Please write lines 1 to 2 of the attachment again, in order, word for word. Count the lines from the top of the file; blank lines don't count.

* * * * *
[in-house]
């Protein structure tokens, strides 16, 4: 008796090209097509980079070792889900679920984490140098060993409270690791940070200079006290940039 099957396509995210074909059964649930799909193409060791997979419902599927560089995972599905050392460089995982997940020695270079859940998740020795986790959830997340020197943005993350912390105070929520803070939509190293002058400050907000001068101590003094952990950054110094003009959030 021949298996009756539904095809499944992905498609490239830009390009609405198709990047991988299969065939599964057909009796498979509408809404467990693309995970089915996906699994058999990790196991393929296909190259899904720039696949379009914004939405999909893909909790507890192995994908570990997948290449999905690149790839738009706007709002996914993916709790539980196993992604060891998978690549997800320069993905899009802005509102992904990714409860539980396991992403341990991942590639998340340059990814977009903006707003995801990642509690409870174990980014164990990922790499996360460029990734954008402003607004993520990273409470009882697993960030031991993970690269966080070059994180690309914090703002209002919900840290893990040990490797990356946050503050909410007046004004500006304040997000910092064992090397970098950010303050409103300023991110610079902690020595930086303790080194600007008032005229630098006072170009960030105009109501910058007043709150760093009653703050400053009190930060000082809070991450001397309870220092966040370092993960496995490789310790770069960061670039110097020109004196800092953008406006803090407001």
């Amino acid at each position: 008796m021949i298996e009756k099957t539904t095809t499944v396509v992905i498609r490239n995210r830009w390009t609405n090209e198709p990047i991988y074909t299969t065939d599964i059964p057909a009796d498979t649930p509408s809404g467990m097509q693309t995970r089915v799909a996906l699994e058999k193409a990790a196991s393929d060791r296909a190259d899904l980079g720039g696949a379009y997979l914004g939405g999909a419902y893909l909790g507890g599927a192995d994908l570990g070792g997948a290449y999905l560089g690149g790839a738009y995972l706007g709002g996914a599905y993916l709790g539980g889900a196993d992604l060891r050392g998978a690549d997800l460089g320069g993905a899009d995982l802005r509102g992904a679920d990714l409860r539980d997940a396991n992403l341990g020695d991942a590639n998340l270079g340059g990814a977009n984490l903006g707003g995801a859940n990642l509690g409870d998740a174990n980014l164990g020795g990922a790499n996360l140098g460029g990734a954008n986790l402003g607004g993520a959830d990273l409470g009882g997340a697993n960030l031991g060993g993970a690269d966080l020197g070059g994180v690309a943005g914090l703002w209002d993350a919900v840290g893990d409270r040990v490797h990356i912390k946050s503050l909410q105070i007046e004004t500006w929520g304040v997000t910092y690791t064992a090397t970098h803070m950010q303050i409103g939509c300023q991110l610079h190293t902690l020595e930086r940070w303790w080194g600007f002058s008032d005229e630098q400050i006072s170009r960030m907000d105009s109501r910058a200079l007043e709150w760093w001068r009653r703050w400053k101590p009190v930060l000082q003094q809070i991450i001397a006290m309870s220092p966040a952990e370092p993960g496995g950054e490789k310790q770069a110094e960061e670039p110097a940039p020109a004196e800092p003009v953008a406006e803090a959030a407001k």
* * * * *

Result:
[in-house]
């Protein structure tokens, strides 16, 4: 008796090209097509980079070792889900679920984490140098060993409270690791940070200079006290940039 099957396509995210074909059964649930799909193409060791997979419902599927560089995972599905050392460089995982997940020695270079859940998740020795986790959830997340020197943005993350912390105070929520803070939509190293002058400050907000001068101590003094952990950054110094003009959030 021949298996009756539904095809499944992905498609490239830009390009609405198709990047991988299969065939599964057909009796498979509408809404467990693309995970089915996906699994058999990790196991393929296909190259899904720039696949379009914004939405999909893909909790507890192995994908570990997948290449999905690149790839738009706007709002996914993916709790539980196993992604060891998978690549997800320069993905899009802005509102992904990714409860539980396991992403341990991942590639998340340059990814977009903006707003995801990642509690409870174990980014164990990922790499996360460029990734954008402003607004993520990273409470009882697993960030031991993970690269966080070059994180690309914090703002209002919900840290893990040990490797990356946050503050909410007046004004500006304040997000910092064992090397970098950010303050409103300023991110610079902690020595930086303790080194600007008032005229630098006072170009960030105009109501910058007043709150760093009653703050400053009190930060000082809070991450001397309870220092966040370092993960496995490789310790770069960061670039110097020109004196800092953008406006803090407001």